Andrij: Typically, it is our experience that they don’t stack up very well. And the main reason is that they just don’t offer any difference in the marketing mix. They either have the same product price promotion in place opportunities as the big retailers and don’t follow a niche policy where economy of scale isn’t as much a factor. It’s really really tough for the small retailer to survive against the big box stores. If you imagine an electronics retailer, a small electronics retailer who sells PC’s? How is he going to differentiate himself from Future Shop or Best Buy or Staples? Can’t do it on price, has to do it on service but, you know, the big box stores provide just as good if not better service than the small independent retailer. So, all that is left in the armament of the small retailer is a niche strategy of bringing in innovative products that simply are not available any place else that serve a limited market and in an area that just isn’t serviced by big box stores. And that’s about the only thing that is left for them.
Ian: Does that mean that independent retailers in Canada are facing a rather bleak future?
Andrij: Certainly in some areas, it does. I would hate for example to open up a computer store today. I think it is just such a tough slog, because it is so difficult to be innovative when it comes to products which have become commoditized over the last couple of years. We find that with bookstores as well. I mean, we know Chapters Indigo is doing a fantastic job at retailing in general, in spite of our findings during the mystery shopping, they generally do a very very nice job and they have a great product, great selection, good pricing. It is tough, very tough for small booksellers to compete unless they have some very very specialized products that the big guys just don’t want to carry or can’t carry. So yes, they do face a bleak future unless they find a niche strategy that works in their area.
Ian: So, if our listeners are looking for some inspiration from some successful retailers out there, could you name a few of the retailers that you have a lot of respect for?
Andrij: From a big box stores point of view, I think Future Shop, Best Buy just do a fantastic job. I mean, we visit those stores all the time as we visit Staples and Walmart and these guys are just so consistent in their message. They have the perfect product price promotion place strategy that targets exactly the target audience and they do it consistently over and over again. I love those guys. I mean, I think your listeners will probably agree that if you are going to be buying electronics today, would you not, you would have to consider or at least visiting a Future Shop or Best Buy or Staples, at least for comparison purposes. And they’ve got that message out and they do a great great job. Now, so the message for the smaller retailers is look to the big box stores as models of which you need to find opportunities in. So, if a big box store is not offering a certain product at a right price, then you need to find that product to be able to compete, a different type of product to compete against those guys. And that’s a very simple message but a message that, I think, is in effect often difficult to implement because innovative product selection is not always available to small retailers.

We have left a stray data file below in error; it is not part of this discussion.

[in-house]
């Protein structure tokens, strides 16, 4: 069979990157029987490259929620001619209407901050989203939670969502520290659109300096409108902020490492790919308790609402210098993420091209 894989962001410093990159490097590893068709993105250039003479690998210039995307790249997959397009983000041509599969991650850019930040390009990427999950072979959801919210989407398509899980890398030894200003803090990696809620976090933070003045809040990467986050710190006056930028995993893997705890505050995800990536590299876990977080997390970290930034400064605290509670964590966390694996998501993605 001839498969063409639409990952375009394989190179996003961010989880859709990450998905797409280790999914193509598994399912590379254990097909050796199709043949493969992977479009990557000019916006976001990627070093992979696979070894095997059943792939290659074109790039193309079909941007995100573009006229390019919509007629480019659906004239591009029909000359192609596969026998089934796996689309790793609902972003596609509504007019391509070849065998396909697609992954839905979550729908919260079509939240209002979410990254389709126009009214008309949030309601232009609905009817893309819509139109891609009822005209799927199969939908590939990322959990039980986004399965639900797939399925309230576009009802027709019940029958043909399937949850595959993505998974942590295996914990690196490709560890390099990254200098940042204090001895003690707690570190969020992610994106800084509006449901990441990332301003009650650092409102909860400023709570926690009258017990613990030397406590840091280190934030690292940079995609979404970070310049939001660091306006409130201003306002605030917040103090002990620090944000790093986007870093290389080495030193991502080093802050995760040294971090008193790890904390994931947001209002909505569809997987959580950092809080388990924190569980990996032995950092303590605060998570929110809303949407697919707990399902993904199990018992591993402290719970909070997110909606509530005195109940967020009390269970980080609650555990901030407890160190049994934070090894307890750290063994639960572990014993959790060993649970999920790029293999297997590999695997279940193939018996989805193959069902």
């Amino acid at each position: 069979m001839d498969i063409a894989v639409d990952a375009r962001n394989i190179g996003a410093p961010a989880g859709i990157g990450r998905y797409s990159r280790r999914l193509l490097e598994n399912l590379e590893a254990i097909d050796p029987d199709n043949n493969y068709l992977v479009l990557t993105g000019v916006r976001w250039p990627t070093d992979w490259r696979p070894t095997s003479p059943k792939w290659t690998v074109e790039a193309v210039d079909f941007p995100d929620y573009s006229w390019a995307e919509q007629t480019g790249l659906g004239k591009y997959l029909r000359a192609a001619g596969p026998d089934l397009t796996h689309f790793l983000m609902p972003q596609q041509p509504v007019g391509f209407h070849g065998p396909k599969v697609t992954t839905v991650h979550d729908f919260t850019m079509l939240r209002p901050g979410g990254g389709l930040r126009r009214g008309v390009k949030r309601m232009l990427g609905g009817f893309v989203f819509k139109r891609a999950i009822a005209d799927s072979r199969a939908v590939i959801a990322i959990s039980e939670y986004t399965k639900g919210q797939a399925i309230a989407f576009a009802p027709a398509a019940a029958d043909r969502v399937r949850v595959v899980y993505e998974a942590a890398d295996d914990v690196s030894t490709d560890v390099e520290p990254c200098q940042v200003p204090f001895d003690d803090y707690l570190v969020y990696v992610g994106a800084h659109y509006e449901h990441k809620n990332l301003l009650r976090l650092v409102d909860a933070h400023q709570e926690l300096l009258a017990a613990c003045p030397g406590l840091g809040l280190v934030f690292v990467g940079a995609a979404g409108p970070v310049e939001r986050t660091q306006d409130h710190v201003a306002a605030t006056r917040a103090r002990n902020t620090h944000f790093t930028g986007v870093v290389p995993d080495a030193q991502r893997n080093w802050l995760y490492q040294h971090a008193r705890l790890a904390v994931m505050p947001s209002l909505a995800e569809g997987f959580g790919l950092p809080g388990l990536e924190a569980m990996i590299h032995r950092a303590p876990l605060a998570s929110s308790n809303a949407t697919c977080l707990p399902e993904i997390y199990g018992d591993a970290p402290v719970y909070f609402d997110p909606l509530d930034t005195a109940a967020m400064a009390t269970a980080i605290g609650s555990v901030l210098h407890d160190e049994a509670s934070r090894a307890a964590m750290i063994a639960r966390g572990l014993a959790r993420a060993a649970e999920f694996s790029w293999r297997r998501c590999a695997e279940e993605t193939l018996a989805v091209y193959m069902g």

Ian: Now, briefly Andrij, you are a follower of the global retail market place, what are some of the trends that you are seeing out there in retail merchandising that could soon hit Canada and have an impact on how we do retailing here?
Andrij: I think that more and more, what we’ve seen worldwide and I found this through my own teachings and my own research, is that suppliers have become much greater partners in the retail experience. Before it’s been vendors sell to stores, stores sell to customers. Now, it’s much more of a partnership between vendor and retailer to find a way to satisfy the needs of the target market. And that means that the vendors have come to the plate with innovative trading programs for staff, sales incentive programs for retail staff, they’ve implemented interesting merchandising display programs in store and have basically helped retailers do an in-store marketing program which is made it a much more appealing, interesting way of doing things. And we find that worldwide, I think the trend started in the United States, certainly, it’s all over Europe, in Canada of course and even in the form of Eastern Bloc Countries like Russia, Ukraine, Poland, places which were just a disaster when it came to retailing ten years ago, are now basically following that retail model of strong merchandising at the in-store level.
Ian: So, truly, it is becoming a global retail market place and it is becoming much more competitive?
Andrij: It is and we find now that service levels around the world are becoming comparable. I don’t really think that you will find again, in large urban centres, you will not find significant differences in the marketing mix, and as the service level. I think that you will find things fairly consistent around the world, depending of course on the population centres.
Ian: That’s great Andrij, thank you for joining the Business Coach.
Andrij: You’re welcome.
Ian: Andrij Brygidyr is President of A&A Merchandising in Toronto.
Thank you for listening to this episode of the Business Coach Podcast. I hope you’ve discovered a few insights that will help you grow your business and that you’ll download other episodes from BMO.com, profitguide.com or iTunes. I’d also appreciate your suggestions for future topics or how we can make this Podcast better so please drop us a line at firstname.lastname@example.org.
Until next time, I am Ian Portsmouth, Editor at the PROFIT Magazine, wishing you continued success.